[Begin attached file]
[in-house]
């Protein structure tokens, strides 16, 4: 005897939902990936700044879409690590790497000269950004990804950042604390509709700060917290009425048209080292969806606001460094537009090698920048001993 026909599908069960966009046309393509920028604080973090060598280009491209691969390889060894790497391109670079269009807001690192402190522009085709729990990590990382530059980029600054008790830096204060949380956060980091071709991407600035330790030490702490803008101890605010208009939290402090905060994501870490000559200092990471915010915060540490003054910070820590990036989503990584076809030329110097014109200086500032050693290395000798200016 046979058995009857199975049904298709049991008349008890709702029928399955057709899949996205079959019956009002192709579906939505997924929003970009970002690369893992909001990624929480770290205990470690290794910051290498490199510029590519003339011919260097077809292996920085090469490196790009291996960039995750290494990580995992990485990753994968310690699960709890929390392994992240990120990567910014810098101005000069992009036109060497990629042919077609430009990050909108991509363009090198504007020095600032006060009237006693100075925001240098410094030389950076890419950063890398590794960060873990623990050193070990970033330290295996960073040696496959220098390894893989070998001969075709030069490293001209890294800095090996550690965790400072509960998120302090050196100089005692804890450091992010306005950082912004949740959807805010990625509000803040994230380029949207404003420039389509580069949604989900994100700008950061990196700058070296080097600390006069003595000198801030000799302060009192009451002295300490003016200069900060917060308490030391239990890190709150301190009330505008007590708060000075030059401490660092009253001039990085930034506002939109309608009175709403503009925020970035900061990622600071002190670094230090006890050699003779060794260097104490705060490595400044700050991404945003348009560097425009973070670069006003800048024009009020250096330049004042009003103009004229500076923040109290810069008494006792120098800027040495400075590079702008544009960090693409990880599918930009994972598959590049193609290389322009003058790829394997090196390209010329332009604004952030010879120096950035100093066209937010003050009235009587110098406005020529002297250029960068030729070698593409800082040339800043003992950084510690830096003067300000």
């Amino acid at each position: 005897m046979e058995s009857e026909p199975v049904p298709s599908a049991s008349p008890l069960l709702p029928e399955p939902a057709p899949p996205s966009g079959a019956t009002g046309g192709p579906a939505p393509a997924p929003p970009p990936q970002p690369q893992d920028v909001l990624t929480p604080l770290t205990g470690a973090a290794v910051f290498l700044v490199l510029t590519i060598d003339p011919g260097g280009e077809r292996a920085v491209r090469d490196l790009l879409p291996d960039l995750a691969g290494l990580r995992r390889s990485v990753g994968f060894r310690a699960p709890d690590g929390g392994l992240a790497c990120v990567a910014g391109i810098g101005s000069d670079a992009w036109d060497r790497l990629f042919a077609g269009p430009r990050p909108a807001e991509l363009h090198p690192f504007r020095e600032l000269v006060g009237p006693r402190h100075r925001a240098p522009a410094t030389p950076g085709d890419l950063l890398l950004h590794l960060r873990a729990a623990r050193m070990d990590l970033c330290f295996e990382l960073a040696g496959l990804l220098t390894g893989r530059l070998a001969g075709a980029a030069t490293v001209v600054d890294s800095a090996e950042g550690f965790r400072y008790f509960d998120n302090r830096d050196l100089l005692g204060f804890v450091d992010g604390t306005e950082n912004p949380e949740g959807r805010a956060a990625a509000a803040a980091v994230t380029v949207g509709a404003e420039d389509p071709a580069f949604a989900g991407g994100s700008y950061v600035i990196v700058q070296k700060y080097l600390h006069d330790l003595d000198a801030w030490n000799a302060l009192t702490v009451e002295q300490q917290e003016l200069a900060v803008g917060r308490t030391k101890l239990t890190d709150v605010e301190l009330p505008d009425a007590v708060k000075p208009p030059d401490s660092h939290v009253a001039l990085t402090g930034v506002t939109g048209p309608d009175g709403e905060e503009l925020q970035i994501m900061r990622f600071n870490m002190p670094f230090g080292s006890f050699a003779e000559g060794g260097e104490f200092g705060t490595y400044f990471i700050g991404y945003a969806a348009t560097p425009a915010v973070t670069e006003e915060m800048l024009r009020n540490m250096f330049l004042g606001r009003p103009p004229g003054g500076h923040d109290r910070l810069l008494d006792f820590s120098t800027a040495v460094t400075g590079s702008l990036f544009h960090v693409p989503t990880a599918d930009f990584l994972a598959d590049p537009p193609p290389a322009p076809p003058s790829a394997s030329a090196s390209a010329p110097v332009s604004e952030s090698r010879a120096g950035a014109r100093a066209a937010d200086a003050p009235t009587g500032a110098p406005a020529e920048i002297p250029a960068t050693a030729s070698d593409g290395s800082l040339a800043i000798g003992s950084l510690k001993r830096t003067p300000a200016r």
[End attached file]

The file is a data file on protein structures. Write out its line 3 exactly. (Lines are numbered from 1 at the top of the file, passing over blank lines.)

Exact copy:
């Amino acid at each position: 005897m046979e058995s009857e026909p199975v049904p298709s599908a049991s008349p008890l069960l709702p029928e399955p939902a057709p899949p996205s966009g079959a019956t009002g046309g192709p579906a939505p393509a997924p929003p970009p990936q970002p690369q893992d920028v909001l990624t929480p604080l770290t205990g470690a973090a290794v910051f290498l700044v490199l510029t590519i060598d003339p011919g260097g280009e077809r292996a920085v491209r090469d490196l790009l879409p291996d960039l995750a691969g290494l990580r995992r390889s990485v990753g994968f060894r310690a699960p709890d690590g929390g392994l992240a790497c990120v990567a910014g391109i810098g101005s000069d670079a992009w036109d060497r790497l990629f042919a077609g269009p430009r990050p909108a807001e991509l363009h090198p690192f504007r020095e600032l000269v006060g009237p006693r402190h100075r925001a240098p522009a410094t030389p950076g085709d890419l950063l890398l950004h590794l960060r873990a729990a623990r050193m070990d990590l970033c330290f295996e990382l960073a040696g496959l990804l220098t390894g893989r530059l070998a001969g075709a980029a030069t490293v001209v600054d890294s800095a090996e950042g550690f965790r400072y008790f509960d998120n302090r830096d050196l100089l005692g204060f804890v450091d992010g604390t306005e950082n912004p949380e949740g959807r805010a956060a990625a509000a803040a980091v994230t380029v949207g509709a404003e420039d389509p071709a580069f949604a989900g991407g994100s700008y950061v600035i990196v700058q070296k700060y080097l600390h006069d330790l003595d000198a801030w030490n000799a302060l009192t702490v009451e002295q300490q917290e003016l200069a900060v803008g917060r308490t030391k101890l239990t890190d709150v605010e301190l009330p505008d009425a007590v708060k000075p208009p030059d401490s660092h939290v009253a001039l990085t402090g930034v506002t939109g048209p309608d009175g709403e905060e503009l925020q970035i994501m900061r990622f600071n870490m002190p670094f230090g080292s006890f050699a003779e000559g060794g260097e104490f200092g705060t490595y400044f990471i700050g991404y945003a969806a348009t560097p425009a915010v973070t670069e006003e915060m800048l024009r009020n540490m250096f330049l004042g606001r009003p103009p004229g003054g500076h923040d109290r910070l810069l008494d006792f820590s120098t800027a040495v460094t400075g590079s702008l990036f544009h960090v693409p989503t990880a599918d930009f990584l994972a598959d590049p537009p193609p290389a322009p076809p003058s790829a394997s030329a090196s390209a010329p110097v332009s604004e952030s090698r010879a120096g950035a014109r100093a066209a937010d200086a003050p009235t009587g500032a110098p406005a020529e920048i002297p250029a960068t050693a030729s070698d593409g290395s800082l040339a800043i000798g003992s950084l510690k001993r830096t003067p300000a200016r």